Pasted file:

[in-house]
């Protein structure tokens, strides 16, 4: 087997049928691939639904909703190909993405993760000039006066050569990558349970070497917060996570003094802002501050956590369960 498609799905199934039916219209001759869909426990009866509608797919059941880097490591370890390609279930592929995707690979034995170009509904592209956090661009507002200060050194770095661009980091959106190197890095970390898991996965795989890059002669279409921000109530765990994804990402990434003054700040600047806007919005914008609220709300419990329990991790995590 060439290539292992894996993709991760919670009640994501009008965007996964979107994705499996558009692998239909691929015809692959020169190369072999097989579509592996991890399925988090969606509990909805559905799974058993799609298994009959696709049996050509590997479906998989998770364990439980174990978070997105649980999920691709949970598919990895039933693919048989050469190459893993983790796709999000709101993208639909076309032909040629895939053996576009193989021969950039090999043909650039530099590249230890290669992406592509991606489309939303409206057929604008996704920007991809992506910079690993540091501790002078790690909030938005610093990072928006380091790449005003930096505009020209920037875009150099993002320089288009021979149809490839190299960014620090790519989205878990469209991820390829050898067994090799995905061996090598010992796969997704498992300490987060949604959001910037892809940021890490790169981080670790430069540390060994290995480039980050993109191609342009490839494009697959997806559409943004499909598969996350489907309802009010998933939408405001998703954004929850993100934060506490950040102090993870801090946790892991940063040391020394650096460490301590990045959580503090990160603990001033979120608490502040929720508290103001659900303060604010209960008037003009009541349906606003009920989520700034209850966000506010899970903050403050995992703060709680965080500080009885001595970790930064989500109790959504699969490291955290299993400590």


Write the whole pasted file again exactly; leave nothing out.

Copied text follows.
[in-house]
């Protein structure tokens, strides 16, 4: 087997049928691939639904909703190909993405993760000039006066050569990558349970070497917060996570003094802002501050956590369960 498609799905199934039916219209001759869909426990009866509608797919059941880097490591370890390609279930592929995707690979034995170009509904592209956090661009507002200060050194770095661009980091959106190197890095970390898991996965795989890059002669279409921000109530765990994804990402990434003054700040600047806007919005914008609220709300419990329990991790995590 060439290539292992894996993709991760919670009640994501009008965007996964979107994705499996558009692998239909691929015809692959020169190369072999097989579509592996991890399925988090969606509990909805559905799974058993799609298994009959696709049996050509590997479906998989998770364990439980174990978070997105649980999920691709949970598919990895039933693919048989050469190459893993983790796709999000709101993208639909076309032909040629895939053996576009193989021969950039090999043909650039530099590249230890290669992406592509991606489309939303409206057929604008996704920007991809992506910079690993540091501790002078790690909030938005610093990072928006380091790449005003930096505009020209920037875009150099993002320089288009021979149809490839190299960014620090790519989205878990469209991820390829050898067994090799995905061996090598010992796969997704498992300490987060949604959001910037892809940021890490790169981080670790430069540390060994290995480039980050993109191609342009490839494009697959997806559409943004499909598969996350489907309802009010998933939408405001998703954004929850993100934060506490950040102090993870801090946790892991940063040391020394650096460490301590990045959580503090990160603990001033979120608490502040929720508290103001659900303060604010209960008037003009009541349906606003009920989520700034209850966000506010899970903050403050995992703060709680965080500080009885001595970790930064989500109790959504699969490291955290299993400590």